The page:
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IRTA Produces Pacific Oyster Seeds Free of the Herpes Virus

20 February 2014

SPAIN - Over the last few years, the production of the Pacific oyster (Crassostrea gigas) in the Ebro Delta has undergone considerable losses due to a herpes virus that has caused high rates of mortality. Now the IRTA (a research institute owned by the Government of Catalonia) has produced oyster seeds free of the virus.

The oysters produced in the Ebro Delta come from oyster seeds imported from France. These seeds are naturally obtained and frequently carry the herpes virus.

The oysters are later affected with the appearance of stress factors such as temperature changes in spring and autumn or changes in the salinity, leading to high rates of mortality that can reach up to 80 per cent.

Thus, IRTA's efforts have focused on achieving herpes virus-free seeds and at the same time avoiding relying on French Pacific oyster seeds, often with the virus.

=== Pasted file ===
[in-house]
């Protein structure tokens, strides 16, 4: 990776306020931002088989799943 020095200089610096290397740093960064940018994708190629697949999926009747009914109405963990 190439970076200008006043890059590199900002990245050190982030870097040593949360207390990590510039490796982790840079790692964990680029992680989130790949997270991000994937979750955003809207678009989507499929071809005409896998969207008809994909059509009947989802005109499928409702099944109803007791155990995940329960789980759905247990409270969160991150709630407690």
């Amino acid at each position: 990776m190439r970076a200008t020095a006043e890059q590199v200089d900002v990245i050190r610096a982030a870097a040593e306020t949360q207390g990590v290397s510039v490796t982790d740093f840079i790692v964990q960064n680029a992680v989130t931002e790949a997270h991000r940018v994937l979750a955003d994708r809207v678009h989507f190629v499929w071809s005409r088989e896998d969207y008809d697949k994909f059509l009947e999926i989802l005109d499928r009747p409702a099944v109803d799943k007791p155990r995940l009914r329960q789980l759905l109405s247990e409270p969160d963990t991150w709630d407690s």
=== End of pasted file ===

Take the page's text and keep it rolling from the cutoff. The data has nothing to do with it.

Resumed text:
Using breeding specimens from the Delta which are highly tolerant to the virus and adapted to the environment, IRTA has obtained Pacific oyster seeds without the virus, as announced by Dr Dolores Furones, director of the Sant Carles de la Ràpita IRTA center.

“In IRTA we select Pacific oyster breeders that are adapted to the conditions of the Delta, induce spawning in the center to obtain Pacific oyster larvae, and feed these larvae with phytoplankton until they have an appropriate size to grow in the bays of the Ebro Delta,” added Dr Furones.

A greater survival of the seeds is expected in collaboration with the sector and a better management of the oyster farming, which will allow production to increase and thus the economic performance.
For 2014 IRTA envisions producing five million specimens and double this number by 2015. The goal is to produce seeds for the whole Delta and even to export it.

“After several years of research at the Sant Carles de la Ràpita IRTA, we have managed to produce Pacific oyster seeds without the herpes virus and to start a native production of this species. This will allow selecting more tolerant specimens, adapted to the environmental conditions of the Delta. All this has been done hand in hand with the Delta´s bivalve molluscan seafood sector,” pointed out Dr Furones.


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